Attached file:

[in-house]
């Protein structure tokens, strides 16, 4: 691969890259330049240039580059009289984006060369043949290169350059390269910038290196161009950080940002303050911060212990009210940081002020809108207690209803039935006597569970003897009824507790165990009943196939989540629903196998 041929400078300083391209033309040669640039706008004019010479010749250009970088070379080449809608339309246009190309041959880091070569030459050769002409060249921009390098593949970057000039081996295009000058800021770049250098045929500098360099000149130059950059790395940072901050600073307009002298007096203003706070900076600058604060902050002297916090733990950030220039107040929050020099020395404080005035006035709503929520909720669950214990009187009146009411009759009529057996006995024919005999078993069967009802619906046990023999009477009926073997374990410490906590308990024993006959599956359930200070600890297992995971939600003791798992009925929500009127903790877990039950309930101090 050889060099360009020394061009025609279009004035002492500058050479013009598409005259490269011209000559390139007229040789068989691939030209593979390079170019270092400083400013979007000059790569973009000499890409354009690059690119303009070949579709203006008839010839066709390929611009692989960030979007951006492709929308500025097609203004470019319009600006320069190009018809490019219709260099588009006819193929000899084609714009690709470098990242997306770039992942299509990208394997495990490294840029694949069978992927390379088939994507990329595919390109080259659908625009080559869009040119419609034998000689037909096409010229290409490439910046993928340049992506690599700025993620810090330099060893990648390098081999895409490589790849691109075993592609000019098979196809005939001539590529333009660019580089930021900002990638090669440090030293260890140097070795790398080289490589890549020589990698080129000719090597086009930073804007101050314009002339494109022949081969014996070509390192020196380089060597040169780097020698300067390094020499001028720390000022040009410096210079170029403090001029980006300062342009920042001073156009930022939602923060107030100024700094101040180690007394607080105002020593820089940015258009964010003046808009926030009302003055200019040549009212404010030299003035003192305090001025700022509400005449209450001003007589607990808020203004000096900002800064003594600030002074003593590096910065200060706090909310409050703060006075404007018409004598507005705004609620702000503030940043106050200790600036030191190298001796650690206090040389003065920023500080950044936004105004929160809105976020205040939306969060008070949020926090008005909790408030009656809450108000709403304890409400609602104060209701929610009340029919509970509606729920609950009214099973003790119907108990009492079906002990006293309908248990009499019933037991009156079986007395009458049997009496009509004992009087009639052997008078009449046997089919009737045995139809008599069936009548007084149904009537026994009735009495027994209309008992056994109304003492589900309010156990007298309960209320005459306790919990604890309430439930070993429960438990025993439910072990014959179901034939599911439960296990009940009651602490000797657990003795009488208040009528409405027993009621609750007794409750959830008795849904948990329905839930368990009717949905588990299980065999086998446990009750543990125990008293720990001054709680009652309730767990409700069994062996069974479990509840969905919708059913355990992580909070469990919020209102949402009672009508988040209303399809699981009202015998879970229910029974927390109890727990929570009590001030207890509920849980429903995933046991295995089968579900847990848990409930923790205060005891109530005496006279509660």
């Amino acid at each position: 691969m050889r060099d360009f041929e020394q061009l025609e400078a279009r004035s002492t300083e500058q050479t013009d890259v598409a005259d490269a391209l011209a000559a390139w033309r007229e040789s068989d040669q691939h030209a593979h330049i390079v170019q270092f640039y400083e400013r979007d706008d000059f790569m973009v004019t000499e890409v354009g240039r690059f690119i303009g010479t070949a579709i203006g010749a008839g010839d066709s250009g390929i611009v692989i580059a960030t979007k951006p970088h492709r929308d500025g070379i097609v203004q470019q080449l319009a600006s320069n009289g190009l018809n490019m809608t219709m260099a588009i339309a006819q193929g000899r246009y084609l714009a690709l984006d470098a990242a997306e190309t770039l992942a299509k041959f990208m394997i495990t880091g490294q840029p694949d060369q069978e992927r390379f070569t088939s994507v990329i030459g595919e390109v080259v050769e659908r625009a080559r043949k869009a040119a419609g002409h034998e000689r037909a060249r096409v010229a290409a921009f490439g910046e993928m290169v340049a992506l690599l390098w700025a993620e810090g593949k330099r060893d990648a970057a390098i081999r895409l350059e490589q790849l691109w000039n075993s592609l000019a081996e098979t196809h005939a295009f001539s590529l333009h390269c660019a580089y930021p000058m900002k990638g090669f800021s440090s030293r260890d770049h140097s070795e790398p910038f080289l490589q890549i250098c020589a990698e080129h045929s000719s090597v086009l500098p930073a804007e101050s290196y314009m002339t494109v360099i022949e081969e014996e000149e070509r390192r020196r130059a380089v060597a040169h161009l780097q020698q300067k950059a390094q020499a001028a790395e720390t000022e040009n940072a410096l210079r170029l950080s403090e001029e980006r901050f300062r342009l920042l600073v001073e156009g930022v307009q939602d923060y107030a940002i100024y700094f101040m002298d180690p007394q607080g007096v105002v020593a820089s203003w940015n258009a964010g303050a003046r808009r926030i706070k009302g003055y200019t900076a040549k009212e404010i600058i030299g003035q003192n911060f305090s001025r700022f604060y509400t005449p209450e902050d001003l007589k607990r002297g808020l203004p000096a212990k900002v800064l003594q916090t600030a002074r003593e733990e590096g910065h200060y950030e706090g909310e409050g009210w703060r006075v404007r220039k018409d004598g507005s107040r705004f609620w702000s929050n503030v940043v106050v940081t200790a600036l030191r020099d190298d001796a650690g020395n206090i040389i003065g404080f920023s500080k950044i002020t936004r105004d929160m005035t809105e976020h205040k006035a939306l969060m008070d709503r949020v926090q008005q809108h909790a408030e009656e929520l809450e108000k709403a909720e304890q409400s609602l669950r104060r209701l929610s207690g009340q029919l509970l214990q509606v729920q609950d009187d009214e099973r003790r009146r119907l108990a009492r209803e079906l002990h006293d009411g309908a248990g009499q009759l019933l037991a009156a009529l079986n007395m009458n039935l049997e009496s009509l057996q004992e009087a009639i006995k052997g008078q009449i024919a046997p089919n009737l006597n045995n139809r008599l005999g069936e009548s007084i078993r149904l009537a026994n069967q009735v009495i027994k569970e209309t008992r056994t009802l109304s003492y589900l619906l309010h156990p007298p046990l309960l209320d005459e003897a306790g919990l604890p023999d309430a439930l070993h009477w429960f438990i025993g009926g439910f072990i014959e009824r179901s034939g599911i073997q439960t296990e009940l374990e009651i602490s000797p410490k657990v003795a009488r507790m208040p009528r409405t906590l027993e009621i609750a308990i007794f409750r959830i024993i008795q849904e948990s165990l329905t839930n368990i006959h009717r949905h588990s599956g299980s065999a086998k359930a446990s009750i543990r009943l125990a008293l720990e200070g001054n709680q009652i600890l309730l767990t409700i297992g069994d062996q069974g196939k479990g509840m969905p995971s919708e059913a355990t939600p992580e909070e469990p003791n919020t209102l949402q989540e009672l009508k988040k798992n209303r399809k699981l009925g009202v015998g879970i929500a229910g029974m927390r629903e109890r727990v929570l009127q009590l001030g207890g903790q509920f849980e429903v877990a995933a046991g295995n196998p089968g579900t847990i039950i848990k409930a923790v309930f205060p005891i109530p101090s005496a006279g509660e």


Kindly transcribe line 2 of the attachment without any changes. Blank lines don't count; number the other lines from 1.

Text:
């Protein structure tokens, strides 16, 4: 691969890259330049240039580059009289984006060369043949290169350059390269910038290196161009950080940002303050911060212990009210940081002020809108207690209803039935006597569970003897009824507790165990009943196939989540629903196998 041929400078300083391209033309040669640039706008004019010479010749250009970088070379080449809608339309246009190309041959880091070569030459050769002409060249921009390098593949970057000039081996295009000058800021770049250098045929500098360099000149130059950059790395940072901050600073307009002298007096203003706070900076600058604060902050002297916090733990950030220039107040929050020099020395404080005035006035709503929520909720669950214990009187009146009411009759009529057996006995024919005999078993069967009802619906046990023999009477009926073997374990410490906590308990024993006959599956359930200070600890297992995971939600003791798992009925929500009127903790877990039950309930101090 050889060099360009020394061009025609279009004035002492500058050479013009598409005259490269011209000559390139007229040789068989691939030209593979390079170019270092400083400013979007000059790569973009000499890409354009690059690119303009070949579709203006008839010839066709390929611009692989960030979007951006492709929308500025097609203004470019319009600006320069190009018809490019219709260099588009006819193929000899084609714009690709470098990242997306770039992942299509990208394997495990490294840029694949069978992927390379088939994507990329595919390109080259659908625009080559869009040119419609034998000689037909096409010229290409490439910046993928340049992506690599700025993620810090330099060893990648390098081999895409490589790849691109075993592609000019098979196809005939001539590529333009660019580089930021900002990638090669440090030293260890140097070795790398080289490589890549020589990698080129000719090597086009930073804007101050314009002339494109022949081969014996070509390192020196380089060597040169780097020698300067390094020499001028720390000022040009410096210079170029403090001029980006300062342009920042001073156009930022939602923060107030100024700094101040180690007394607080105002020593820089940015258009964010003046808009926030009302003055200019040549009212404010030299003035003192305090001025700022509400005449209450001003007589607990808020203004000096900002800064003594600030002074003593590096910065200060706090909310409050703060006075404007018409004598507005705004609620702000503030940043106050200790600036030191190298001796650690206090040389003065920023500080950044936004105004929160809105976020205040939306969060008070949020926090008005909790408030009656809450108000709403304890409400609602104060209701929610009340029919509970509606729920609950009214099973003790119907108990009492079906002990006293309908248990009499019933037991009156079986007395009458049997009496009509004992009087009639052997008078009449046997089919009737045995139809008599069936009548007084149904009537026994009735009495027994209309008992056994109304003492589900309010156990007298309960209320005459306790919990604890309430439930070993429960438990025993439910072990014959179901034939599911439960296990009940009651602490000797657990003795009488208040009528409405027993009621609750007794409750959830008795849904948990329905839930368990009717949905588990299980065999086998446990009750543990125990008293720990001054709680009652309730767990409700069994062996069974479990509840969905919708059913355990992580909070469990919020209102949402009672009508988040209303399809699981009202015998879970229910029974927390109890727990929570009590001030207890509920849980429903995933046991295995089968579900847990848990409930923790205060005891109530005496006279509660």